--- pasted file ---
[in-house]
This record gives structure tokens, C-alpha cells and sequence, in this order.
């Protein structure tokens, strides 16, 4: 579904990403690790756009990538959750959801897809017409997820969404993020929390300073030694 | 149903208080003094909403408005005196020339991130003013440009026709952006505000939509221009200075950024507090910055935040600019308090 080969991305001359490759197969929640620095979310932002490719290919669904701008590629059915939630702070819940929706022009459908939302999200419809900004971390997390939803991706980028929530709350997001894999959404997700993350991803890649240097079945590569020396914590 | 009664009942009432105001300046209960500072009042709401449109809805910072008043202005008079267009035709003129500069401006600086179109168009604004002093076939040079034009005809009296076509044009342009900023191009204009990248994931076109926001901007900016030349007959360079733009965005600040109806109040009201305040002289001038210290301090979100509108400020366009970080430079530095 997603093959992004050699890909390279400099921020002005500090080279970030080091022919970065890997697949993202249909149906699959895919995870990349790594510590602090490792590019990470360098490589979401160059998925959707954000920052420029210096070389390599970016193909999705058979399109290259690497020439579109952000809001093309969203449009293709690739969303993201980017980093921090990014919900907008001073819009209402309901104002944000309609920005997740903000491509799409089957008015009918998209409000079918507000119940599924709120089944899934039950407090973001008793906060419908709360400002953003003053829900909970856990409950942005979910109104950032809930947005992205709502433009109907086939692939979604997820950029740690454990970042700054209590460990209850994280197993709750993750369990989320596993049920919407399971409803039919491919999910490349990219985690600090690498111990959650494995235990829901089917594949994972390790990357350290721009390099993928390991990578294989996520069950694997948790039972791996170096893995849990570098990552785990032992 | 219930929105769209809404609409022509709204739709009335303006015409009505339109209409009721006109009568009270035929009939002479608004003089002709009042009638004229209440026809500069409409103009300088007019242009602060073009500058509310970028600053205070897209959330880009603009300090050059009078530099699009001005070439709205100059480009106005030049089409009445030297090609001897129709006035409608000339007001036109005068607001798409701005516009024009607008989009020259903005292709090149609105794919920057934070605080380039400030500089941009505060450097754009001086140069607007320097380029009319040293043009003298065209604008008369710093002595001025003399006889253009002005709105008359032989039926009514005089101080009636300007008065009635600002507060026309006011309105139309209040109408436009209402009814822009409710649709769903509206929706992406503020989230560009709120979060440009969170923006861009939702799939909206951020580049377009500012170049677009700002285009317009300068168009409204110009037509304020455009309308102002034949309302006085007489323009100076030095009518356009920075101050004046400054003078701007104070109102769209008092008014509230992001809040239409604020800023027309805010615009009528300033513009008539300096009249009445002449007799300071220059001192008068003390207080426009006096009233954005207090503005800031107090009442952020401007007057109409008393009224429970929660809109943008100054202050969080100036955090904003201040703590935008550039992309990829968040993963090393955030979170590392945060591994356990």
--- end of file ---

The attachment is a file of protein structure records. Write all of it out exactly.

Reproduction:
[in-house]
This record gives structure tokens, C-alpha cells and sequence, in this order.
């Protein structure tokens, strides 16, 4: 579904990403690790756009990538959750959801897809017409997820969404993020929390300073030694 | 149903208080003094909403408005005196020339991130003013440009026709952006505000939509221009200075950024507090910055935040600019308090 080969991305001359490759197969929640620095979310932002490719290919669904701008590629059915939630702070819940929706022009459908939302999200419809900004971390997390939803991706980028929530709350997001894999959404997700993350991803890649240097079945590569020396914590 | 009664009942009432105001300046209960500072009042709401449109809805910072008043202005008079267009035709003129500069401006600086179109168009604004002093076939040079034009005809009296076509044009342009900023191009204009990248994931076109926001901007900016030349007959360079733009965005600040109806109040009201305040002289001038210290301090979100509108400020366009970080430079530095 997603093959992004050699890909390279400099921020002005500090080279970030080091022919970065890997697949993202249909149906699959895919995870990349790594510590602090490792590019990470360098490589979401160059998925959707954000920052420029210096070389390599970016193909999705058979399109290259690497020439579109952000809001093309969203449009293709690739969303993201980017980093921090990014919900907008001073819009209402309901104002944000309609920005997740903000491509799409089957008015009918998209409000079918507000119940599924709120089944899934039950407090973001008793906060419908709360400002953003003053829900909970856990409950942005979910109104950032809930947005992205709502433009109907086939692939979604997820950029740690454990970042700054209590460990209850994280197993709750993750369990989320596993049920919407399971409803039919491919999910490349990219985690600090690498111990959650494995235990829901089917594949994972390790990357350290721009390099993928390991990578294989996520069950694997948790039972791996170096893995849990570098990552785990032992 | 219930929105769209809404609409022509709204739709009335303006015409009505339109209409009721006109009568009270035929009939002479608004003089002709009042009638004229209440026809500069409409103009300088007019242009602060073009500058509310970028600053205070897209959330880009603009300090050059009078530099699009001005070439709205100059480009106005030049089409009445030297090609001897129709006035409608000339007001036109005068607001798409701005516009024009607008989009020259903005292709090149609105794919920057934070605080380039400030500089941009505060450097754009001086140069607007320097380029009319040293043009003298065209604008008369710093002595001025003399006889253009002005709105008359032989039926009514005089101080009636300007008065009635600002507060026309006011309105139309209040109408436009209402009814822009409710649709769903509206929706992406503020989230560009709120979060440009969170923006861009939702799939909206951020580049377009500012170049677009700002285009317009300068168009409204110009037509304020455009309308102002034949309302006085007489323009100076030095009518356009920075101050004046400054003078701007104070109102769209008092008014509230992001809040239409604020800023027309805010615009009528300033513009008539300096009249009445002449007799300071220059001192008068003390207080426009006096009233954005207090503005800031107090009442952020401007007057109409008393009224429970929660809109943008100054202050969080100036955090904003201040703590935008550039992309990829968040993963090393955030979170590392945060591994356990």